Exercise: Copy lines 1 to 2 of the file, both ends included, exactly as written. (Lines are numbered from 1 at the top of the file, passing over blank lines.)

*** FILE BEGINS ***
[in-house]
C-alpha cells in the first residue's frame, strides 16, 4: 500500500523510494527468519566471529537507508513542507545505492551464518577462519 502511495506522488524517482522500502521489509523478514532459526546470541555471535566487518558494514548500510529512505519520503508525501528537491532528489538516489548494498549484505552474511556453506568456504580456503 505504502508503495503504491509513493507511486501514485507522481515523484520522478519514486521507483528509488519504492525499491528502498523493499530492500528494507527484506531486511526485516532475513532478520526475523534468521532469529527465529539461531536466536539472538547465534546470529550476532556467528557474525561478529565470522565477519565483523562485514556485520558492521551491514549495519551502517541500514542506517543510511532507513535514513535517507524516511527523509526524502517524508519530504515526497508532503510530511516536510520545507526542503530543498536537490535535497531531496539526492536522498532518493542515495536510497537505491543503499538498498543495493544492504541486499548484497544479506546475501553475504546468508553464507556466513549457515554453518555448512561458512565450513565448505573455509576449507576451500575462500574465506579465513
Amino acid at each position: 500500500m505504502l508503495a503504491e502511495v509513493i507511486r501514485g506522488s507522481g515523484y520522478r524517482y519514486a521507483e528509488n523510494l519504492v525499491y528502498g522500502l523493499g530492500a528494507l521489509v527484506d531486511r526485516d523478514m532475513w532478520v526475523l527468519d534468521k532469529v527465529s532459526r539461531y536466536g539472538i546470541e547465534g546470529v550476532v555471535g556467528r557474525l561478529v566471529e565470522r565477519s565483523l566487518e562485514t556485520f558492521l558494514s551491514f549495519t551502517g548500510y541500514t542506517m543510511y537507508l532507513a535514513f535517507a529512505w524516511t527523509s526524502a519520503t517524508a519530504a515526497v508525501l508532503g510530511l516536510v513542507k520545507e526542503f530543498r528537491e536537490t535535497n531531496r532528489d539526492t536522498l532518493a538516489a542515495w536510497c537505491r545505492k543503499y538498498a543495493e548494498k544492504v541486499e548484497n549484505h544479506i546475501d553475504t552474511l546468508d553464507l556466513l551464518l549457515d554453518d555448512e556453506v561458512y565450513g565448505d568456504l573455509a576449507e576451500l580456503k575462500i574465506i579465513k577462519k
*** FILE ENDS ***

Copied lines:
[in-house]
C-alpha cells in the first residue's frame, strides 16, 4: 500500500523510494527468519566471529537507508513542507545505492551464518577462519 502511495506522488524517482522500502521489509523478514532459526546470541555471535566487518558494514548500510529512505519520503508525501528537491532528489538516489548494498549484505552474511556453506568456504580456503 505504502508503495503504491509513493507511486501514485507522481515523484520522478519514486521507483528509488519504492525499491528502498523493499530492500528494507527484506531486511526485516532475513532478520526475523534468521532469529527465529539461531536466536539472538547465534546470529550476532556467528557474525561478529565470522565477519565483523562485514556485520558492521551491514549495519551502517541500514542506517543510511532507513535514513535517507524516511527523509526524502517524508519530504515526497508532503510530511516536510520545507526542503530543498536537490535535497531531496539526492536522498532518493542515495536510497537505491543503499538498498543495493544492504541486499548484497544479506546475501553475504546468508553464507556466513549457515554453518555448512561458512565450513565448505573455509576449507576451500575462500574465506579465513